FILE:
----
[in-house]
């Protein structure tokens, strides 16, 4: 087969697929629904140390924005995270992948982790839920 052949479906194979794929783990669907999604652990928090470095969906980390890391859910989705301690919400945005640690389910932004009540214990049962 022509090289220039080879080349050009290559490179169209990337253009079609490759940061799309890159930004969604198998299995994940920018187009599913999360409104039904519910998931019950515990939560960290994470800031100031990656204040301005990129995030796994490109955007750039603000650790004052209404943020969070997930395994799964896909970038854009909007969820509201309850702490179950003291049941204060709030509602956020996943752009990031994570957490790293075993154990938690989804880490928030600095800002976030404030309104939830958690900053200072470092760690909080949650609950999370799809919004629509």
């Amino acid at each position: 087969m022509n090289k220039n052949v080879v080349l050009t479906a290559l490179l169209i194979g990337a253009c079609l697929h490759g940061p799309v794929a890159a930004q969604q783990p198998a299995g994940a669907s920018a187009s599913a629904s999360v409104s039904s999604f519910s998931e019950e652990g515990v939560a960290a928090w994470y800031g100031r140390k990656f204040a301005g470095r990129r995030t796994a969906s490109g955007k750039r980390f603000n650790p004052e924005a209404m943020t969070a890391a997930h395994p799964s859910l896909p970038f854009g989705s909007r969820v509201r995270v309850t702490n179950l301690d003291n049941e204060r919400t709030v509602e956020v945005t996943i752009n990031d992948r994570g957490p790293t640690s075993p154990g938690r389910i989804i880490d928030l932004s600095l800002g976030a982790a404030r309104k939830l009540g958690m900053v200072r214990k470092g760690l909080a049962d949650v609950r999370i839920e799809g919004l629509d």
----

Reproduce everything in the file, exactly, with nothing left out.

[in-house]
């Protein structure tokens, strides 16, 4: 087969697929629904140390924005995270992948982790839920 052949479906194979794929783990669907999604652990928090470095969906980390890391859910989705301690919400945005640690389910932004009540214990049962 022509090289220039080879080349050009290559490179169209990337253009079609490759940061799309890159930004969604198998299995994940920018187009599913999360409104039904519910998931019950515990939560960290994470800031100031990656204040301005990129995030796994490109955007750039603000650790004052209404943020969070997930395994799964896909970038854009909007969820509201309850702490179950003291049941204060709030509602956020996943752009990031994570957490790293075993154990938690989804880490928030600095800002976030404030309104939830958690900053200072470092760690909080949650609950999370799809919004629509």
């Amino acid at each position: 087969m022509n090289k220039n052949v080879v080349l050009t479906a290559l490179l169209i194979g990337a253009c079609l697929h490759g940061p799309v794929a890159a930004q969604q783990p198998a299995g994940a669907s920018a187009s599913a629904s999360v409104s039904s999604f519910s998931e019950e652990g515990v939560a960290a928090w994470y800031g100031r140390k990656f204040a301005g470095r990129r995030t796994a969906s490109g955007k750039r980390f603000n650790p004052e924005a209404m943020t969070a890391a997930h395994p799964s859910l896909p970038f854009g989705s909007r969820v509201r995270v309850t702490n179950l301690d003291n049941e204060r919400t709030v509602e956020v945005t996943i752009n990031d992948r994570g957490p790293t640690s075993p154990g938690r389910i989804i880490d928030l932004s600095l800002g976030a982790a404030r309104k939830l009540g958690m900053v200072r214990k470092g760690l909080a049962d949650v609950r999370i839920e799809g919004l629509d």